The rate on a 30-year fixed mortgage moved not at all this week, according to Freddie Mac. It averaged 2.73 percent in the mortgage giant’s most recent survey, the same level as last week.
With the U.S. economy sagging because of the coronavirus pandemic, mortgage rates plunged in 2020. Experts have long anticipated that this trend would slowly start to reverse in 2021.
In a separate survey of rates by Bankrate, the average 30-year rate rose six basis points from a record low, averaging 2.99 percent. The gap with Freddie Mac’s number is because Bankrate’s figure includes points and origination fees averaging 0.32 percent, while Freddie’s number excludes those costs. Freddie Mac said its average is accompanied by an average of 0.8 of a point.
“Mortgage rates remained flat this week and near record lows, signifying an economy that continues to struggle,” Sam Khater, Freddie Mac’s chief economist, said in a statement. “This rate environment is advantageous for those who are looking to refinance in order to strengthen their financial position. While many have already refinanced, the evidence suggests that upper income homeowners have taken advantage of the opportunity more so than lower income homeowners who could stand to benefit the most by lowering their monthly mortgage payment.”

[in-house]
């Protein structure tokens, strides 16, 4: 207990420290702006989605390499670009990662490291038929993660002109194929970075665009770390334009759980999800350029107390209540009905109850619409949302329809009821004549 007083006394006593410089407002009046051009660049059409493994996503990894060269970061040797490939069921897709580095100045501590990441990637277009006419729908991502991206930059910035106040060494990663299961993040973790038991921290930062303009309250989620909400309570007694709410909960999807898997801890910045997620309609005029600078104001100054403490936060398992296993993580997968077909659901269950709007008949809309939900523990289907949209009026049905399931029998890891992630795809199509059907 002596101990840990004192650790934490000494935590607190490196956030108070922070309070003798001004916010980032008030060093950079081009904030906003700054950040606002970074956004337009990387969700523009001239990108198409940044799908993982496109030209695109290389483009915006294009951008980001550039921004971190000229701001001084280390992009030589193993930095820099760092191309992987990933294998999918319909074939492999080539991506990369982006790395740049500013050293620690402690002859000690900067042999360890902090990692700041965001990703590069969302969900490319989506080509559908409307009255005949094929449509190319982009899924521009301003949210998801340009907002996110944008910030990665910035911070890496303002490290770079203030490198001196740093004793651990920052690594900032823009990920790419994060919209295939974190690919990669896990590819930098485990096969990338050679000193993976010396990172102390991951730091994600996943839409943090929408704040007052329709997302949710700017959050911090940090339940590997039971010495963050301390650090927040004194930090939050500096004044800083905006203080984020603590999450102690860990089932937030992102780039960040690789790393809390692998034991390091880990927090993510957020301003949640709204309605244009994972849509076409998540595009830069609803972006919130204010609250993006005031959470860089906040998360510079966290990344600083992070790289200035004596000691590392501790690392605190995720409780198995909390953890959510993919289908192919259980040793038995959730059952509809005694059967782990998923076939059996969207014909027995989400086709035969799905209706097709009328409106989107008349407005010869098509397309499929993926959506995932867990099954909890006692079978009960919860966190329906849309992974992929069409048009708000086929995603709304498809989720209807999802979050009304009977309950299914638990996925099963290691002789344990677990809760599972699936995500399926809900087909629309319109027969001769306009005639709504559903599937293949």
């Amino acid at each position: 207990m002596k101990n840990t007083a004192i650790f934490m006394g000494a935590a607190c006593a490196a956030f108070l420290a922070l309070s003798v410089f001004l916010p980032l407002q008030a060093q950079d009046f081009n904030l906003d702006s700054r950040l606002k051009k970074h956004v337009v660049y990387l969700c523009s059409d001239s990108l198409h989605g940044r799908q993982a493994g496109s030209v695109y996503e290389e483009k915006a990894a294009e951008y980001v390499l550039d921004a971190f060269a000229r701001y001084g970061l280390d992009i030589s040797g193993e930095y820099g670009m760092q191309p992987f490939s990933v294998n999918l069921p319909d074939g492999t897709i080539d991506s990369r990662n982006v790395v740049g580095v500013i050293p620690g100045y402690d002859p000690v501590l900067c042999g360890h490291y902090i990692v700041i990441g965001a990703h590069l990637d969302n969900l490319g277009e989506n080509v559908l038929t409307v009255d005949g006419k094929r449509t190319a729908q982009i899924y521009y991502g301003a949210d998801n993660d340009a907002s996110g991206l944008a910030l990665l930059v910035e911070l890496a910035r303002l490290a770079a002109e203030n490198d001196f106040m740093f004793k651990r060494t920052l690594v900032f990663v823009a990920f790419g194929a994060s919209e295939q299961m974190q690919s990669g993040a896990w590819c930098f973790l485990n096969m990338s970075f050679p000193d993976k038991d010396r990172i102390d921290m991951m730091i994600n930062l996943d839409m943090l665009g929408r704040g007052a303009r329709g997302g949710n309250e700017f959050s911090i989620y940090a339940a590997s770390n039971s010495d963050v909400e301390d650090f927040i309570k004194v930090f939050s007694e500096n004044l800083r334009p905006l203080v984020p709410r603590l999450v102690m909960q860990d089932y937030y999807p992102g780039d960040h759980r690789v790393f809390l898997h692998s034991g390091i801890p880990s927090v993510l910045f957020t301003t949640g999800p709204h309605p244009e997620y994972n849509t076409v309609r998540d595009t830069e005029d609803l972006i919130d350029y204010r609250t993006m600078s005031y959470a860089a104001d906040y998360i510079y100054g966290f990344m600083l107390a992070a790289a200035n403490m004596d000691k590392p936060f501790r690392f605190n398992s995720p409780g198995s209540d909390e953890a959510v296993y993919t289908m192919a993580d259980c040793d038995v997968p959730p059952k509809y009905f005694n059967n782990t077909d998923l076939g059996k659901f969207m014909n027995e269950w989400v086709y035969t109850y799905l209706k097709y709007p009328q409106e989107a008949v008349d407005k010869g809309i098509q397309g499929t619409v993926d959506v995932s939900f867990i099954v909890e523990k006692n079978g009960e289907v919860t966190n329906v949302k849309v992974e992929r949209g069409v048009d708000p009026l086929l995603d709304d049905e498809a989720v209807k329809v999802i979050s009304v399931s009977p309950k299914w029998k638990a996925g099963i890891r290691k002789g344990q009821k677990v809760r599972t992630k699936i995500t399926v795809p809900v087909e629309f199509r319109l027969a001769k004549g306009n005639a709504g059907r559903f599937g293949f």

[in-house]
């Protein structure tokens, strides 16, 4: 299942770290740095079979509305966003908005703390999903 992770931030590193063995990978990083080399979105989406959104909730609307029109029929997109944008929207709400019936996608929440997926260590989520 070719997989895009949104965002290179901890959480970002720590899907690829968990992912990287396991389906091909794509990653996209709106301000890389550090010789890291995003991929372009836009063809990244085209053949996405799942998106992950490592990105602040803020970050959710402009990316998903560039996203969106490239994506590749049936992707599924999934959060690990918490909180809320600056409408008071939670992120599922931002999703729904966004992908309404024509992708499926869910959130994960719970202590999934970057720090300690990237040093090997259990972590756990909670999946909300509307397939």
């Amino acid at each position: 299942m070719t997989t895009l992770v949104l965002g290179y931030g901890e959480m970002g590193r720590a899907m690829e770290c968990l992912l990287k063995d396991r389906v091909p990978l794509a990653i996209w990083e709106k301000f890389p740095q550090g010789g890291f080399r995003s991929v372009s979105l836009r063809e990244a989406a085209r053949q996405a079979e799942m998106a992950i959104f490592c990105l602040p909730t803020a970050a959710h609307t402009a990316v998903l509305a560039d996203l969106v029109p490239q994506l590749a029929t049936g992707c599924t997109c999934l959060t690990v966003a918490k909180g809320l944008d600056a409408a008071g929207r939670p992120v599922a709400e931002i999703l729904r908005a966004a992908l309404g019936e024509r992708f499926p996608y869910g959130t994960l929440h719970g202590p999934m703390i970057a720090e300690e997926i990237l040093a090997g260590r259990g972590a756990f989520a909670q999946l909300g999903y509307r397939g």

Where do rates go from here?
In the weeks and months ahead, the mortgage market may show some fluctuation, but these record-low rates probably aren’t going to last forever. Most industry watchers think rates will start a slow march upward, although they’ll still remain very low by historical standards, possibly for years to come.
Foreshadowing the likely changes to come, half of the mortgage experts polled by Bankrate said they expect rates to rise next week.
“Whichever way the jobs report goes, it argues for higher rates,” said Bankrate’s chief financial analyst Greg McBride. “A bad report boosts the odds of more significant stimulus and a strong report elevates the talk of quicker recovery. So the yo-yo goes back up this week, but worry not, rates will remain rangebound.”